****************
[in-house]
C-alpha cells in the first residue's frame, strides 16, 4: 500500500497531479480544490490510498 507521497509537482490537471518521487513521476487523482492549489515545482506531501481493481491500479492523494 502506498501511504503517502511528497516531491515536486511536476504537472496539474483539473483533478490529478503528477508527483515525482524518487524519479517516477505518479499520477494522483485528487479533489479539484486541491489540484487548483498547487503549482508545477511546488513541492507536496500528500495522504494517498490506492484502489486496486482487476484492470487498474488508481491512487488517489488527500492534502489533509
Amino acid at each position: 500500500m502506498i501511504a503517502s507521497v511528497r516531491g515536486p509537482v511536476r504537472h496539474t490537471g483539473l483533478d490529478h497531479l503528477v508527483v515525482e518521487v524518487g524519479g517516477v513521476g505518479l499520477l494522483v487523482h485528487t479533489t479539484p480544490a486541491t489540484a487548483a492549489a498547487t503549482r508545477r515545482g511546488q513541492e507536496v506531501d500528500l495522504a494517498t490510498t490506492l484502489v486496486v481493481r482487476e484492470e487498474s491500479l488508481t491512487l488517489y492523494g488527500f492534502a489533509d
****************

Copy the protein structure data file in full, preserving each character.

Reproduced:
[in-house]
C-alpha cells in the first residue's frame, strides 16, 4: 500500500497531479480544490490510498 507521497509537482490537471518521487513521476487523482492549489515545482506531501481493481491500479492523494 502506498501511504503517502511528497516531491515536486511536476504537472496539474483539473483533478490529478503528477508527483515525482524518487524519479517516477505518479499520477494522483485528487479533489479539484486541491489540484487548483498547487503549482508545477511546488513541492507536496500528500495522504494517498490506492484502489486496486482487476484492470487498474488508481491512487488517489488527500492534502489533509
Amino acid at each position: 500500500m502506498i501511504a503517502s507521497v511528497r516531491g515536486p509537482v511536476r504537472h496539474t490537471g483539473l483533478d490529478h497531479l503528477v508527483v515525482e518521487v524518487g524519479g517516477v513521476g505518479l499520477l494522483v487523482h485528487t479533489t479539484p480544490a486541491t489540484a487548483a492549489a498547487t503549482r508545477r515545482g511546488q513541492e507536496v506531501d500528500l495522504a494517498t490510498t490506492l484502489v486496486v481493481r482487476e484492470e487498474s491500479l488508481t491512487l488517489y492523494g488527500f492534502a489533509d